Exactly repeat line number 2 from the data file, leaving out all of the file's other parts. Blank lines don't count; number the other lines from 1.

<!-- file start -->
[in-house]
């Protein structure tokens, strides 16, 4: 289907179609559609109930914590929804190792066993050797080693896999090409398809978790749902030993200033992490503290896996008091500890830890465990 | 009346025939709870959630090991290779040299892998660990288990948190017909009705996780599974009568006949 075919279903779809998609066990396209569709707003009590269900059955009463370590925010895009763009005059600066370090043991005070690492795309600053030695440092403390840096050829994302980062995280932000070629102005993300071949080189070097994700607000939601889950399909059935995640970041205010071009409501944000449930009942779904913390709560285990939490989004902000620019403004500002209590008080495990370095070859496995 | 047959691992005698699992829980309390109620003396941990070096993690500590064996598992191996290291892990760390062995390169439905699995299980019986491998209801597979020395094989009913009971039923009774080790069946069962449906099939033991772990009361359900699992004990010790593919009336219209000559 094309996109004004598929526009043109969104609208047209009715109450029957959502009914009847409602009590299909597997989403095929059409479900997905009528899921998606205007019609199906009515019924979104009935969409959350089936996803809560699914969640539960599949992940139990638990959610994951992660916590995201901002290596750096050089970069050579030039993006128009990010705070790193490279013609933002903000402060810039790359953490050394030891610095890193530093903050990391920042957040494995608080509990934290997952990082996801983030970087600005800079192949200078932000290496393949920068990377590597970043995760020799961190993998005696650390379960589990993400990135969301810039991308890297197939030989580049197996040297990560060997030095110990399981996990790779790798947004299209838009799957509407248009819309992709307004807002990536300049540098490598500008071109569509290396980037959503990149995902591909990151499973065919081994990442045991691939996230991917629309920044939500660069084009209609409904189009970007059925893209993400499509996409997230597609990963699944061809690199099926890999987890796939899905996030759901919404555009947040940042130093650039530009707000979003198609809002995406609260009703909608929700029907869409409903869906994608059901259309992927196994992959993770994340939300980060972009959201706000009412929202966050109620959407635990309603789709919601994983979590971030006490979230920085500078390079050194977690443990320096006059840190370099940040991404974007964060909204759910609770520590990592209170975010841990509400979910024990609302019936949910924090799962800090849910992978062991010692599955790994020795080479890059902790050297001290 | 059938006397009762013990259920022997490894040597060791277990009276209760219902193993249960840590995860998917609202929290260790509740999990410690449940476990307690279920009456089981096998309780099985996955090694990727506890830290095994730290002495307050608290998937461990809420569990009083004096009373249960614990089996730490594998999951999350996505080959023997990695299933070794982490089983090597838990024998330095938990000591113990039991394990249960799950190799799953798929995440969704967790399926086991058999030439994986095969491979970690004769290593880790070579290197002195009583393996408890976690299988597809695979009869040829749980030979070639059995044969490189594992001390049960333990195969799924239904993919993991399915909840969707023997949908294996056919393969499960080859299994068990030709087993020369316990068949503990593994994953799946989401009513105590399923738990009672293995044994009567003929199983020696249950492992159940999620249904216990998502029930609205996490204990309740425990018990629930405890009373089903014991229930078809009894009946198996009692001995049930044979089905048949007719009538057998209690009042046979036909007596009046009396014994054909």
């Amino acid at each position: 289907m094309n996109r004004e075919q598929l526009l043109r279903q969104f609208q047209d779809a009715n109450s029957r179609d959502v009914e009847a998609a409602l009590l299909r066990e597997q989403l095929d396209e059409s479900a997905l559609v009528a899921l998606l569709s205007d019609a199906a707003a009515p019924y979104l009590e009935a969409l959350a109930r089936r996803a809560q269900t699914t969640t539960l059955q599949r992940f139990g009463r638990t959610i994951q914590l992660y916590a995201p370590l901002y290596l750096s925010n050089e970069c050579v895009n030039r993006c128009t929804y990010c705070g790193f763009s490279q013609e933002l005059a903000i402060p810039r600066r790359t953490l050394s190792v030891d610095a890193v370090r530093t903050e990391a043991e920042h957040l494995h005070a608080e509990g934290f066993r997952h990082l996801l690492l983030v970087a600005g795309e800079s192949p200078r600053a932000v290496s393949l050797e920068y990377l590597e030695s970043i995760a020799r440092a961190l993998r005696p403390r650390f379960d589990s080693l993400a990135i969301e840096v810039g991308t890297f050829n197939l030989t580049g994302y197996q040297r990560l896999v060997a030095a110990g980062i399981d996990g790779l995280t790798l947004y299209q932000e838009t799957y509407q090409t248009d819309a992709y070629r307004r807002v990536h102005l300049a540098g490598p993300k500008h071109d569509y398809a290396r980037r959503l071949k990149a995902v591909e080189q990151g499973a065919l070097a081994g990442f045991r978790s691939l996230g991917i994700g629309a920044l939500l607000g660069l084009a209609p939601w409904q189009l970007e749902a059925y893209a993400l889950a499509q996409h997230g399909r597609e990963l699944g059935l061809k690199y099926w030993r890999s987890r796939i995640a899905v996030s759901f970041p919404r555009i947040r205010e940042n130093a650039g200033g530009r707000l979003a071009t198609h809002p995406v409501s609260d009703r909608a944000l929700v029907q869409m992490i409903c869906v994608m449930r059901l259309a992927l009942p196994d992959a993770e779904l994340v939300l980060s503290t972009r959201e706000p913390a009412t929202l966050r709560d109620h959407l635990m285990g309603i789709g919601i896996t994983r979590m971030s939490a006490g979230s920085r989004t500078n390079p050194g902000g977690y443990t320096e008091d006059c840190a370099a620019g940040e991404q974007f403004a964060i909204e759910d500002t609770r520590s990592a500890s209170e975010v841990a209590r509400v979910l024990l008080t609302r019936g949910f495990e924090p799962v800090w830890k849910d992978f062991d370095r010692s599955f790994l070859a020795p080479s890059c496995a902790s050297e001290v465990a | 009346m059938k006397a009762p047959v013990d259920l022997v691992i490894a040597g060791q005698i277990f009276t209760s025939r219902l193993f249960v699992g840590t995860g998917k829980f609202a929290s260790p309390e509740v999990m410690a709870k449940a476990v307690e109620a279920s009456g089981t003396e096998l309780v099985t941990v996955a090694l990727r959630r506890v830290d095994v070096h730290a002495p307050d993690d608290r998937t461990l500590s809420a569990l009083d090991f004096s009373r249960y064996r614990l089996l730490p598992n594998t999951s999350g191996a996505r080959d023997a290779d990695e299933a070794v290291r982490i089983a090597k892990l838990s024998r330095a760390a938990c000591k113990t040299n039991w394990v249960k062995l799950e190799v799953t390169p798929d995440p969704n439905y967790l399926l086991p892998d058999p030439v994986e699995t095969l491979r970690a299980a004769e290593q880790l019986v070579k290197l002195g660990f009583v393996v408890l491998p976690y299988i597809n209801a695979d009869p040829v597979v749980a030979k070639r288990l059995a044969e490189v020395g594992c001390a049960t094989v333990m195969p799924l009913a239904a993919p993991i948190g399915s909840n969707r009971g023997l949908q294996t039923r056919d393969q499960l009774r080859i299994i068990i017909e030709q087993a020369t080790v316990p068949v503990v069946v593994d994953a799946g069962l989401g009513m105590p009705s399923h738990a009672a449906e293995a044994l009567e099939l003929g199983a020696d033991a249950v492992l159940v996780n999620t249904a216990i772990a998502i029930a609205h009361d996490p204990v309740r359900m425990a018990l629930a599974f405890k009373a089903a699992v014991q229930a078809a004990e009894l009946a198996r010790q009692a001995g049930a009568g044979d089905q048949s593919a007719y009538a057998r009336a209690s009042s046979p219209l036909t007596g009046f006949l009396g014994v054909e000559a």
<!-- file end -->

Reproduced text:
């Protein structure tokens, strides 16, 4: 289907179609559609109930914590929804190792066993050797080693896999090409398809978790749902030993200033992490503290896996008091500890830890465990 | 009346025939709870959630090991290779040299892998660990288990948190017909009705996780599974009568006949 075919279903779809998609066990396209569709707003009590269900059955009463370590925010895009763009005059600066370090043991005070690492795309600053030695440092403390840096050829994302980062995280932000070629102005993300071949080189070097994700607000939601889950399909059935995640970041205010071009409501944000449930009942779904913390709560285990939490989004902000620019403004500002209590008080495990370095070859496995 | 047959691992005698699992829980309390109620003396941990070096993690500590064996598992191996290291892990760390062995390169439905699995299980019986491998209801597979020395094989009913009971039923009774080790069946069962449906099939033991772990009361359900699992004990010790593919009336219209000559 094309996109004004598929526009043109969104609208047209009715109450029957959502009914009847409602009590299909597997989403095929059409479900997905009528899921998606205007019609199906009515019924979104009935969409959350089936996803809560699914969640539960599949992940139990638990959610994951992660916590995201901002290596750096050089970069050579030039993006128009990010705070790193490279013609933002903000402060810039790359953490050394030891610095890193530093903050990391920042957040494995608080509990934290997952990082996801983030970087600005800079192949200078932000290496393949920068990377590597970043995760020799961190993998005696650390379960589990993400990135969301810039991308890297197939030989580049197996040297990560060997030095110990399981996990790779790798947004299209838009799957509407248009819309992709307004807002990536300049540098490598500008071109569509290396980037959503990149995902591909990151499973065919081994990442045991691939996230991917629309920044939500660069084009209609409904189009970007059925893209993400499509996409997230597609990963699944061809690199099926890999987890796939899905996030759901919404555009947040940042130093650039530009707000979003198609809002995406609260009703909608929700029907869409409903869906994608059901259309992927196994992959993770994340939300980060972009959201706000009412929202966050109620959407635990309603789709919601994983979590971030006490979230920085500078390079050194977690443990320096006059840190370099940040991404974007964060909204759910609770520590990592209170975010841990509400979910024990609302019936949910924090799962800090849910992978062991010692599955790994020795080479890059902790050297001290 | 059938006397009762013990259920022997490894040597060791277990009276209760219902193993249960840590995860998917609202929290260790509740999990410690449940476990307690279920009456089981096998309780099985996955090694990727506890830290095994730290002495307050608290998937461990809420569990009083004096009373249960614990089996730490594998999951999350996505080959023997990695299933070794982490089983090597838990024998330095938990000591113990039991394990249960799950190799799953798929995440969704967790399926086991058999030439994986095969491979970690004769290593880790070579290197002195009583393996408890976690299988597809695979009869040829749980030979070639059995044969490189594992001390049960333990195969799924239904993919993991399915909840969707023997949908294996056919393969499960080859299994068990030709087993020369316990068949503990593994994953799946989401009513105590399923738990009672293995044994009567003929199983020696249950492992159940999620249904216990998502029930609205996490204990309740425990018990629930405890009373089903014991229930078809009894009946198996009692001995049930044979089905048949007719009538057998209690009042046979036909007596009046009396014994054909």